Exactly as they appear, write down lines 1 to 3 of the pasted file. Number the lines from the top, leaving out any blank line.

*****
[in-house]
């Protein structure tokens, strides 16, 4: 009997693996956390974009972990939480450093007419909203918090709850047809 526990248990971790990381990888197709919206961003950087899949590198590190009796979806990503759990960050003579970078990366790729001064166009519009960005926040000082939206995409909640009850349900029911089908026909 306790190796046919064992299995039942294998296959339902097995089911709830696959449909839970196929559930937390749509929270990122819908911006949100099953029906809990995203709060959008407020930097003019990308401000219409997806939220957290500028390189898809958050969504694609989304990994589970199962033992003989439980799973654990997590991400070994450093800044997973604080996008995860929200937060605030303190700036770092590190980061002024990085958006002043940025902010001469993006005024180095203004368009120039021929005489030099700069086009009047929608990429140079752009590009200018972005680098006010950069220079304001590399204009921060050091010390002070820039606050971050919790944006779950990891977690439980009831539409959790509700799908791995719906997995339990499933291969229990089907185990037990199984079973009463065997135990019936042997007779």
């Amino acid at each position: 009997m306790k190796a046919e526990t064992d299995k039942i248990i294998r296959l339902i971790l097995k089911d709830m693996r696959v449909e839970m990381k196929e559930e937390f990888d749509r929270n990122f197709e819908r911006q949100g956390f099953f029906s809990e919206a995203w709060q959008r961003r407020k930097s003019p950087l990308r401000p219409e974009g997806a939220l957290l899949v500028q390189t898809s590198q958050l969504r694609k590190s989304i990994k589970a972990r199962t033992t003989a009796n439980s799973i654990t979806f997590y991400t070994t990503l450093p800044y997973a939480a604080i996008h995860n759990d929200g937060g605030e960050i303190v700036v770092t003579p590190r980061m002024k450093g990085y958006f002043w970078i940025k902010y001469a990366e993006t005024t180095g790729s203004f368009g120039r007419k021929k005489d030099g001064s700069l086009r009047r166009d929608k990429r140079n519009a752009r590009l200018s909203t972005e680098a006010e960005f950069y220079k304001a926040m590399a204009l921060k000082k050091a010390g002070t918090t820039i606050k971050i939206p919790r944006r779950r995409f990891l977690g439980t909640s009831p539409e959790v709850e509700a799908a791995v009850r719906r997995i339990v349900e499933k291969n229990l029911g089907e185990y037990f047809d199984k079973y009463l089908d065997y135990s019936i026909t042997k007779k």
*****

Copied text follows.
[in-house]
């Protein structure tokens, strides 16, 4: 009997693996956390974009972990939480450093007419909203918090709850047809 526990248990971790990381990888197709919206961003950087899949590198590190009796979806990503759990960050003579970078990366790729001064166009519009960005926040000082939206995409909640009850349900029911089908026909 306790190796046919064992299995039942294998296959339902097995089911709830696959449909839970196929559930937390749509929270990122819908911006949100099953029906809990995203709060959008407020930097003019990308401000219409997806939220957290500028390189898809958050969504694609989304990994589970199962033992003989439980799973654990997590991400070994450093800044997973604080996008995860929200937060605030303190700036770092590190980061002024990085958006002043940025902010001469993006005024180095203004368009120039021929005489030099700069086009009047929608990429140079752009590009200018972005680098006010950069220079304001590399204009921060050091010390002070820039606050971050919790944006779950990891977690439980009831539409959790509700799908791995719906997995339990499933291969229990089907185990037990199984079973009463065997135990019936042997007779």
């Amino acid at each position: 009997m306790k190796a046919e526990t064992d299995k039942i248990i294998r296959l339902i971790l097995k089911d709830m693996r696959v449909e839970m990381k196929e559930e937390f990888d749509r929270n990122f197709e819908r911006q949100g956390f099953f029906s809990e919206a995203w709060q959008r961003r407020k930097s003019p950087l990308r401000p219409e974009g997806a939220l957290l899949v500028q390189t898809s590198q958050l969504r694609k590190s989304i990994k589970a972990r199962t033992t003989a009796n439980s799973i654990t979806f997590y991400t070994t990503l450093p800044y997973a939480a604080i996008h995860n759990d929200g937060g605030e960050i303190v700036v770092t003579p590190r980061m002024k450093g990085y958006f002043w970078i940025k902010y001469a990366e993006t005024t180095g790729s203004f368009g120039r007419k021929k005489d030099g001064s700069l086009r009047r166009d929608k990429r140079n519009a752009r590009l200018s909203t972005e680098a006010e960005f950069y220079k304001a926040m590399a204009l921060k000082k050091a010390g002070t918090t820039i606050k971050i939206p919790r944006r779950r995409f990891l977690g439980t909640s009831p539409e959790v709850e509700a799908a791995v009850r719906r997995i339990v349900e499933k291969n229990l029911g089907e185990y037990f047809d199984k079973y009463l089908d065997y135990s019936i026909t042997k007779k």